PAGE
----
Inclusive social protection

Named after the late king-father, Sihanouk Province is one of Cambodia’s top tourist destinations, thanks to its beautiful beaches and tropical islands. It is also the only deep-water port and logistics hub in the Kingdom hosting multi-million dollar transportation and logistics facilities, including textile and garment factories, which creates many employment opportunities for population. And just 20 km from the city center, there are special economic zones that are home to many textile and garment factories. The vast majority of garment factory workers here are women who migrated from neighboring provinces like Takeo, Kampot, Prey Veng and other rural areas.

Kourn Nath, a mother of four, has worked in one of these factories for more than five years. Like her colleagues, she dropped out in third grade. It takes him two hours a day to get to and from work, which costs him $20 a month using the bus service. When asked how she is coping with the Covid-19 pandemic, she pauses for a few seconds before answering. Nath said his life had hit rock bottom. She earned no income other than her minimum wage. Nath is a courageous mother raising four children on her own. She has a big dream, a dream to send her children to college for an education and job opportunity. But this dream is too fragile. Her eldest son just dropped out of eighth grade three months ago, so he could look after his younger brothers and help out with household chores. The youngest son travels about 10 km to school every day because he cannot afford a bicycle.

With only access to a National Social Security Fund (NSSF) card which she once used when she gave birth to her fourth son, her family is vulnerable to extreme poverty if they do not earn no income or is unemployed. I understood her challenges and the difficulties of being a working mother, the responsibilities and burdens, especially with the least support Nath could have. I am a full-time working mother of three myself and can say that raising children is a social and financial challenge. Imagine that you are Nath or imagine a society where mothers have to go back to work after a few days of giving birth; children must drop out of school and work to support their parents; people with disabilities beg on the streets because there are no job opportunities for them; and the elderly have to work until their last breath.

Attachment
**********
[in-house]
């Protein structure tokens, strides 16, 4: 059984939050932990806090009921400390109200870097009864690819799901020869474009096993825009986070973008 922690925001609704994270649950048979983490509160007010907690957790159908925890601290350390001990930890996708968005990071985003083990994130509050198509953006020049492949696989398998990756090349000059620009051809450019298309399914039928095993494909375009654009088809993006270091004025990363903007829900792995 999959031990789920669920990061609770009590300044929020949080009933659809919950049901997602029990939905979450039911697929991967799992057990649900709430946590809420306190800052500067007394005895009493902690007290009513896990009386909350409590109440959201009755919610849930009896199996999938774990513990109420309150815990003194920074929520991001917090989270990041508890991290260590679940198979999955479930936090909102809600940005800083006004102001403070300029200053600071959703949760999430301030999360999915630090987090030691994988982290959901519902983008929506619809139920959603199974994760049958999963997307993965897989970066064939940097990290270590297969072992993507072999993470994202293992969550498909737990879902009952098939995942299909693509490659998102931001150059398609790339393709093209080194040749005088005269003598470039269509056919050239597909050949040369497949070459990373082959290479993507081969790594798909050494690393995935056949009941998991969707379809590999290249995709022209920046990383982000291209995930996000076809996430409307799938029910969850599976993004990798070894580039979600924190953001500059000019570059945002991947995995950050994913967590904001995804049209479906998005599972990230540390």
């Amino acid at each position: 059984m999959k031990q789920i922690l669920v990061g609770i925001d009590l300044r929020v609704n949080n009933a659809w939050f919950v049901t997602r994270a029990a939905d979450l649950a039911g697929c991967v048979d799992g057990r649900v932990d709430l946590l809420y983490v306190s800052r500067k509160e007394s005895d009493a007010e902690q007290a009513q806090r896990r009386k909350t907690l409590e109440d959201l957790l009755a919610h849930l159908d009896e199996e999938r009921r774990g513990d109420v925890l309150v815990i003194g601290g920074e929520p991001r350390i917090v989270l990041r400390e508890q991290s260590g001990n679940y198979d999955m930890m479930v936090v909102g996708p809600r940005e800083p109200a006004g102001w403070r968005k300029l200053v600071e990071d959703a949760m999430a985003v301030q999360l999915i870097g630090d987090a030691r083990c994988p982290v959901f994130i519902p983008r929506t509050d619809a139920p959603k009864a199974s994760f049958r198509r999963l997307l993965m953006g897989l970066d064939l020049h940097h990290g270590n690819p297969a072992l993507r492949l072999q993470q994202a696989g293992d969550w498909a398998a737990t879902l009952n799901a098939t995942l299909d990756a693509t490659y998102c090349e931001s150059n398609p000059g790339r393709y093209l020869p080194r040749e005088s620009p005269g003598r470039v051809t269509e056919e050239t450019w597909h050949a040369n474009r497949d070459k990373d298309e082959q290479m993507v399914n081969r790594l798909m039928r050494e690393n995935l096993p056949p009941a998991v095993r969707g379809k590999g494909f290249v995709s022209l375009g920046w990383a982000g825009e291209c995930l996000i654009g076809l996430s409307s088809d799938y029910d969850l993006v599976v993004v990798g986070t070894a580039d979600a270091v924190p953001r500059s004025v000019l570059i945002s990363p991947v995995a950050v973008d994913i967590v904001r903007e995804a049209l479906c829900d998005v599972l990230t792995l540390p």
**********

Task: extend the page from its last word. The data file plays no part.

Well, that was exactly Cambodia not so long ago. And many people in need, just like Nath and his children, still struggle with these challenges every day. This is why a support system, especially inclusive social protections, is critical to achieving gender equity and poverty reduction efforts in Cambodia. Social protection is not a new concept. It has long been incorporated into the policies of many countries to protect people from the unexpected in life. It is set out in article 22 as a human right in the Universal Declaration of Human Rights. Social protection is also a key target of the United Nations Sustainable Development Goals for 2023. And Articles 36 and 75 of the Cambodian Constitution also give every Khmer citizen the right to social security.

Joel C. Hicks